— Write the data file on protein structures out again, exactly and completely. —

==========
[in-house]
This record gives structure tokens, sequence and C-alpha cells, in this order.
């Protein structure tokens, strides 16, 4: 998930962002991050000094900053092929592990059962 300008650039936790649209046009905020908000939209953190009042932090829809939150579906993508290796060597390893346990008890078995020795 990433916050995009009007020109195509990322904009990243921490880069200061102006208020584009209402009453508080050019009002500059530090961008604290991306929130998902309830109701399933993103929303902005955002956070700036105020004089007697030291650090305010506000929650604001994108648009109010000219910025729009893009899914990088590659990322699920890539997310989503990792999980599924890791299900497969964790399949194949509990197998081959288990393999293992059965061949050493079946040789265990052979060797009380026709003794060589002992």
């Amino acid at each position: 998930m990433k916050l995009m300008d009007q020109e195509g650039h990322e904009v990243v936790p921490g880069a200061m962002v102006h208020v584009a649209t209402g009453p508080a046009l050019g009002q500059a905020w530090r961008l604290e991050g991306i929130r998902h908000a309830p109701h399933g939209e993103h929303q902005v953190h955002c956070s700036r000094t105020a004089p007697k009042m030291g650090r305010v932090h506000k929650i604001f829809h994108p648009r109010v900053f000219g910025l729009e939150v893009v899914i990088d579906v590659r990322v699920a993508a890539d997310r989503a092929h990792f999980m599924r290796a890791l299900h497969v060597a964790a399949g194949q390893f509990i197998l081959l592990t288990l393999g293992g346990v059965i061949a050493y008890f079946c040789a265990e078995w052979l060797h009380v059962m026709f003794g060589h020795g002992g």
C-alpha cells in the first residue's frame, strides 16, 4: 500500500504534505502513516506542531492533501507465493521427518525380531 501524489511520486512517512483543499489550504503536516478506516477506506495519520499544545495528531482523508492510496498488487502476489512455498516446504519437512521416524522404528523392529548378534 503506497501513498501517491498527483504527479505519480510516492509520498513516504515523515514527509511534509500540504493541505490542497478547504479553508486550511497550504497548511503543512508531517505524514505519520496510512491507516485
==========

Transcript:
[in-house]
This record gives structure tokens, sequence and C-alpha cells, in this order.
């Protein structure tokens, strides 16, 4: 998930962002991050000094900053092929592990059962 300008650039936790649209046009905020908000939209953190009042932090829809939150579906993508290796060597390893346990008890078995020795 990433916050995009009007020109195509990322904009990243921490880069200061102006208020584009209402009453508080050019009002500059530090961008604290991306929130998902309830109701399933993103929303902005955002956070700036105020004089007697030291650090305010506000929650604001994108648009109010000219910025729009893009899914990088590659990322699920890539997310989503990792999980599924890791299900497969964790399949194949509990197998081959288990393999293992059965061949050493079946040789265990052979060797009380026709003794060589002992």
């Amino acid at each position: 998930m990433k916050l995009m300008d009007q020109e195509g650039h990322e904009v990243v936790p921490g880069a200061m962002v102006h208020v584009a649209t209402g009453p508080a046009l050019g009002q500059a905020w530090r961008l604290e991050g991306i929130r998902h908000a309830p109701h399933g939209e993103h929303q902005v953190h955002c956070s700036r000094t105020a004089p007697k009042m030291g650090r305010v932090h506000k929650i604001f829809h994108p648009r109010v900053f000219g910025l729009e939150v893009v899914i990088d579906v590659r990322v699920a993508a890539d997310r989503a092929h990792f999980m599924r290796a890791l299900h497969v060597a964790a399949g194949q390893f509990i197998l081959l592990t288990l393999g293992g346990v059965i061949a050493y008890f079946c040789a265990e078995w052979l060797h009380v059962m026709f003794g060589h020795g002992g």
C-alpha cells in the first residue's frame, strides 16, 4: 500500500504534505502513516506542531492533501507465493521427518525380531 501524489511520486512517512483543499489550504503536516478506516477506506495519520499544545495528531482523508492510496498488487502476489512455498516446504519437512521416524522404528523392529548378534 503506497501513498501517491498527483504527479505519480510516492509520498513516504515523515514527509511534509500540504493541505490542497478547504479553508486550511497550504497548511503543512508531517505524514505519520496510512491507516485